3 April 2012 Optimal topology and experimental evaluation of PE materials for actively shunted GE polymer matrix fiber composite blades
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Abstract
NASA Glenn Research Center (GRC), in collaboration with GE Aviation, has begun the development of a smart adaptive structure system with piezoelectric transducers to improve composite fan blade damping at resonances. Traditional resonant damping approaches may not be realistic for rotating frame applications such as engine blades. The limited space in which the blades reside in the engine makes it impossible to accommodate the circuit size required to implement passive resonant damping. Thus, we have developed a novel digital shunt scheme to replace the conventional electric passive shunt circuits. The digital shunt dissipates strain energy through the load capacitor on a power amplifier. GE designed and fabricated a variety of polymer matrix fiber composite (PMFC) test specimens. We investigated the optimal topology of PE sensors and actuators for each test specimen to discover the best PE transducer location for each target mode. Also a variety of flexible patches, which can conform to the blade surface, have been tested to identify the best performing piezoelectric patch. The active damping control achieved significant performance at target modes. This work has been highlighted by successful spin testing up to 5,000 rpm of subscale GEnx composite blades in GRC's Dynamic Spin Rig.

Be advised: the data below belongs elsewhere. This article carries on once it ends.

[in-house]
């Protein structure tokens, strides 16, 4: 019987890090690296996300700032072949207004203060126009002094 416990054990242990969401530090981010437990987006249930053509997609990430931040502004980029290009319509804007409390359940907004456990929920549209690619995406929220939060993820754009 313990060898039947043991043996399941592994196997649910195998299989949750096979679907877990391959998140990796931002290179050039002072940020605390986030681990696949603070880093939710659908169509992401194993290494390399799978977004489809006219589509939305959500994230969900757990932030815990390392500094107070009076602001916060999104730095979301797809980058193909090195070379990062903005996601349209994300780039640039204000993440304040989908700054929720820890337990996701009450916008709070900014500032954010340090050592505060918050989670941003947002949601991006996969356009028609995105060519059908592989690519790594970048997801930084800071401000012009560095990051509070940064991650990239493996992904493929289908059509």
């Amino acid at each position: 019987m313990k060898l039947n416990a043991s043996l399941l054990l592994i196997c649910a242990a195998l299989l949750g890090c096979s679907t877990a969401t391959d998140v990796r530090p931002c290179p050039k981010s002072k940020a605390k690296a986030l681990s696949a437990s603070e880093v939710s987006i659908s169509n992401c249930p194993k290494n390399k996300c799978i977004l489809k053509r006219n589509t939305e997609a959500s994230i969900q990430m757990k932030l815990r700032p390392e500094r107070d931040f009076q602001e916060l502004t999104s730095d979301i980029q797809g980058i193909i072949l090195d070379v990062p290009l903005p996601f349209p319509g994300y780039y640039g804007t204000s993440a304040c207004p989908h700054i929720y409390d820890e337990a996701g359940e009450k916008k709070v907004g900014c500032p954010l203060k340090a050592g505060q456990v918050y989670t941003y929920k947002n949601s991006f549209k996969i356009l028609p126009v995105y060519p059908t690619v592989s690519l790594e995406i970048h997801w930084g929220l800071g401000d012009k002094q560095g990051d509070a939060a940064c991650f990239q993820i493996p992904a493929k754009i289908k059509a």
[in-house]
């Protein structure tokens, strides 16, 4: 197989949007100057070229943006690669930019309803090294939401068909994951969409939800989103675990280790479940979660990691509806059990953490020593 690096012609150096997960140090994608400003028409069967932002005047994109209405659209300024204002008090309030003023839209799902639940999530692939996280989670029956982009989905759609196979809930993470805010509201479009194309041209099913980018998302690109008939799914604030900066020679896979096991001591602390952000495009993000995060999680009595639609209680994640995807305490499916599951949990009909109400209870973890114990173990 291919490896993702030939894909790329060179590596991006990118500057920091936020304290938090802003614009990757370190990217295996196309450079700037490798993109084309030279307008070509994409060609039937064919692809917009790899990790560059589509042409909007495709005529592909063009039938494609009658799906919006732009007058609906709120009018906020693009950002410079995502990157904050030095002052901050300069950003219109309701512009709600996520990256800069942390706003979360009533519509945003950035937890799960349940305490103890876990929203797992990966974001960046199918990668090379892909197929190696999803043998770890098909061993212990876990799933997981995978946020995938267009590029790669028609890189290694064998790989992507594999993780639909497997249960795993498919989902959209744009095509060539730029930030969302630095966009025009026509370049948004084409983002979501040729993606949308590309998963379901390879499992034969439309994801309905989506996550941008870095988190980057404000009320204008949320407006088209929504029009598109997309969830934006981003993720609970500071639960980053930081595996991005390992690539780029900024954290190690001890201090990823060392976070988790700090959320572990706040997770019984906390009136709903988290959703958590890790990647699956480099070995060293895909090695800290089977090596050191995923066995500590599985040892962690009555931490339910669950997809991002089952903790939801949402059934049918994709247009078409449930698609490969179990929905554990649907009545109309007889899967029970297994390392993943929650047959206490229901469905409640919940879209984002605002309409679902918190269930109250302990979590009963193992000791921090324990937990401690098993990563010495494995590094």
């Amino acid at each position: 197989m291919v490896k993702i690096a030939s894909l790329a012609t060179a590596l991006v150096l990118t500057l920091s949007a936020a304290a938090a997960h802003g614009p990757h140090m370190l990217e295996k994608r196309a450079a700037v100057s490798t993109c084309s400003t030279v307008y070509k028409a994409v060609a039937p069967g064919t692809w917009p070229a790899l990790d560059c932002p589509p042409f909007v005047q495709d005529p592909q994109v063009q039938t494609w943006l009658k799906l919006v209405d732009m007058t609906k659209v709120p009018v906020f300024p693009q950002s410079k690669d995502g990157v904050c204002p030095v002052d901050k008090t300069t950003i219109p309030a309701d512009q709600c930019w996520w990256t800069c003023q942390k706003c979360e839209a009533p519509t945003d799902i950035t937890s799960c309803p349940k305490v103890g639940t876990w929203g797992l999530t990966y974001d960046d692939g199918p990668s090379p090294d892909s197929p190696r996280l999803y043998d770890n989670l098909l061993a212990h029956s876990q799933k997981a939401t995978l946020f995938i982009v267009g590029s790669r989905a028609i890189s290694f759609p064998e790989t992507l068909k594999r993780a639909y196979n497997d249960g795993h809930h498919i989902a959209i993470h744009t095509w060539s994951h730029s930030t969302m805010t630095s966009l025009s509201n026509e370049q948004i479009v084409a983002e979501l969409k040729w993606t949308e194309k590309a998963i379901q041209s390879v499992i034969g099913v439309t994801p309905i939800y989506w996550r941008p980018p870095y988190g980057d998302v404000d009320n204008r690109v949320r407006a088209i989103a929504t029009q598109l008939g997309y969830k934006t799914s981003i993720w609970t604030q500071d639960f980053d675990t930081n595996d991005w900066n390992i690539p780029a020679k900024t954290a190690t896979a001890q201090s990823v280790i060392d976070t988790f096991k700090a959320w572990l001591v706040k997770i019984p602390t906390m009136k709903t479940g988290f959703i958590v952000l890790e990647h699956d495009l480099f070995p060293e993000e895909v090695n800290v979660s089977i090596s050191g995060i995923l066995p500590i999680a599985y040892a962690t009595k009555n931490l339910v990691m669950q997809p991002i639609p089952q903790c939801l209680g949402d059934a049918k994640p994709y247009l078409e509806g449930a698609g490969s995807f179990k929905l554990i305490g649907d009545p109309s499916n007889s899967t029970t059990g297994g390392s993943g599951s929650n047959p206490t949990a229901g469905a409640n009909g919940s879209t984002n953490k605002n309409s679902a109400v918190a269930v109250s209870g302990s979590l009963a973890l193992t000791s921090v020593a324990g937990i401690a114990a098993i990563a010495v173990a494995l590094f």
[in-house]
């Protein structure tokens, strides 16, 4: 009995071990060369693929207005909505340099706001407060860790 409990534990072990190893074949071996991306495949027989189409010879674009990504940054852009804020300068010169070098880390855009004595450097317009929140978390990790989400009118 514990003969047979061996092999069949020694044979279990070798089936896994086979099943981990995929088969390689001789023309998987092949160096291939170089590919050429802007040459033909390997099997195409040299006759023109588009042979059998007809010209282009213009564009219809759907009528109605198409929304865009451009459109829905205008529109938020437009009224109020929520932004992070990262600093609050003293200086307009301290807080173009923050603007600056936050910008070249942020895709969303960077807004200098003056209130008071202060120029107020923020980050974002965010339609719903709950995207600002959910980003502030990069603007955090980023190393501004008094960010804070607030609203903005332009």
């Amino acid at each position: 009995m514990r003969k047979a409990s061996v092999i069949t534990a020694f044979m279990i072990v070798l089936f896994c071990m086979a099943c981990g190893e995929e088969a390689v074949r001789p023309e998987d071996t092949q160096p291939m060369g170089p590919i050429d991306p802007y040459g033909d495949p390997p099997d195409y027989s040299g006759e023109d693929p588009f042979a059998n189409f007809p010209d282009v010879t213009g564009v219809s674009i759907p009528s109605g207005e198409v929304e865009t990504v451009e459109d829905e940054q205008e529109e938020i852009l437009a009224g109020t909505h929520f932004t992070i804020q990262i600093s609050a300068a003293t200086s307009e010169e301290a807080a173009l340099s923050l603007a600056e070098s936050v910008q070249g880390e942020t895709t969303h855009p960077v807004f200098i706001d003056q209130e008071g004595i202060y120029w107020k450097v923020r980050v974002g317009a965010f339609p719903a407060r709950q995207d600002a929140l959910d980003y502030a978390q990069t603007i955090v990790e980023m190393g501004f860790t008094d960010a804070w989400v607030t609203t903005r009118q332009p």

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Benjamin B Choi, Kirsten Duffy, Jeffrey L. Kauffman, Nicholas Kray, "Optimal topology and experimental evaluation of PE materials for actively shunted GE polymer matrix fiber composite blades", Proc. SPIE 8345, Sensors and Smart Structures Technologies for Civil, Mechanical, and Aerospace Systems 2012, 83452G (3 April 2012); doi: 10.1117/12.917224; https://doi.org/10.1117/12.917224
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